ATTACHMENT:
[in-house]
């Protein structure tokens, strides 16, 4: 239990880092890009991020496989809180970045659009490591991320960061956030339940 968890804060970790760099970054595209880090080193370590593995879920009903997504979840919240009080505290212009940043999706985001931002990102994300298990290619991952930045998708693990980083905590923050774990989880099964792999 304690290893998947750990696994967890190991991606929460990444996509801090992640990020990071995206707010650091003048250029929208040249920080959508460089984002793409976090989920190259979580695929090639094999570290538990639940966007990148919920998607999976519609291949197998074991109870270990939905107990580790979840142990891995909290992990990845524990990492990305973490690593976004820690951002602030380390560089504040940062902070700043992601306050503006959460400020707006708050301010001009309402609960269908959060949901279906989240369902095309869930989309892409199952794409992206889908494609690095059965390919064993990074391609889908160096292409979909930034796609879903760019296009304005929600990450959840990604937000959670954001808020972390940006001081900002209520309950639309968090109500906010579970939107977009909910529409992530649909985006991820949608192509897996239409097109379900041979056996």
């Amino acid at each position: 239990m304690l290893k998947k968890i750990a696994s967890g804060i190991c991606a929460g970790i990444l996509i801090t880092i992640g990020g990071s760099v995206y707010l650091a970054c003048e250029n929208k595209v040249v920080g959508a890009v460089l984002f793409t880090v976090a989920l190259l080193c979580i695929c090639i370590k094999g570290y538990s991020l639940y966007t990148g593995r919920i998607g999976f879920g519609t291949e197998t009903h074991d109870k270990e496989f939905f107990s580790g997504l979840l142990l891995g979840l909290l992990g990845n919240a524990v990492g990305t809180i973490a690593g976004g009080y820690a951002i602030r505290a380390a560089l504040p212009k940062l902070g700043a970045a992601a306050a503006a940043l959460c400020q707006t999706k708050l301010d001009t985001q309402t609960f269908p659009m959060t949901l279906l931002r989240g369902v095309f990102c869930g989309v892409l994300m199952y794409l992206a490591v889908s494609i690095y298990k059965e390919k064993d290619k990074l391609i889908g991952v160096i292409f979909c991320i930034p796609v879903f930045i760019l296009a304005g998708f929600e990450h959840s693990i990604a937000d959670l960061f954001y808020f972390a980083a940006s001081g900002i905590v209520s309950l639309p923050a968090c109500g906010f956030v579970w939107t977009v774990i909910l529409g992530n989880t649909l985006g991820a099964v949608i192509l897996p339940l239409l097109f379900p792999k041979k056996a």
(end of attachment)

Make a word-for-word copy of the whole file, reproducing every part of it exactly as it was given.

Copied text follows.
[in-house]
């Protein structure tokens, strides 16, 4: 239990880092890009991020496989809180970045659009490591991320960061956030339940 968890804060970790760099970054595209880090080193370590593995879920009903997504979840919240009080505290212009940043999706985001931002990102994300298990290619991952930045998708693990980083905590923050774990989880099964792999 304690290893998947750990696994967890190991991606929460990444996509801090992640990020990071995206707010650091003048250029929208040249920080959508460089984002793409976090989920190259979580695929090639094999570290538990639940966007990148919920998607999976519609291949197998074991109870270990939905107990580790979840142990891995909290992990990845524990990492990305973490690593976004820690951002602030380390560089504040940062902070700043992601306050503006959460400020707006708050301010001009309402609960269908959060949901279906989240369902095309869930989309892409199952794409992206889908494609690095059965390919064993990074391609889908160096292409979909930034796609879903760019296009304005929600990450959840990604937000959670954001808020972390940006001081900002209520309950639309968090109500906010579970939107977009909910529409992530649909985006991820949608192509897996239409097109379900041979056996």
């Amino acid at each position: 239990m304690l290893k998947k968890i750990a696994s967890g804060i190991c991606a929460g970790i990444l996509i801090t880092i992640g990020g990071s760099v995206y707010l650091a970054c003048e250029n929208k595209v040249v920080g959508a890009v460089l984002f793409t880090v976090a989920l190259l080193c979580i695929c090639i370590k094999g570290y538990s991020l639940y966007t990148g593995r919920i998607g999976f879920g519609t291949e197998t009903h074991d109870k270990e496989f939905f107990s580790g997504l979840l142990l891995g979840l909290l992990g990845n919240a524990v990492g990305t809180i973490a690593g976004g009080y820690a951002i602030r505290a380390a560089l504040p212009k940062l902070g700043a970045a992601a306050a503006a940043l959460c400020q707006t999706k708050l301010d001009t985001q309402t609960f269908p659009m959060t949901l279906l931002r989240g369902v095309f990102c869930g989309v892409l994300m199952y794409l992206a490591v889908s494609i690095y298990k059965e390919k064993d290619k990074l391609i889908g991952v160096i292409f979909c991320i930034p796609v879903f930045i760019l296009a304005g998708f929600e990450h959840s693990i990604a937000d959670l960061f954001y808020f972390a980083a940006s001081g900002i905590v209520s309950l639309p923050a968090c109500g906010f956030v579970w939107t977009v774990i909910l529409g992530n989880t649909l985006g991820a099964v949608i192509l897996p339940l239409l097109f379900p792999k041979k056996a």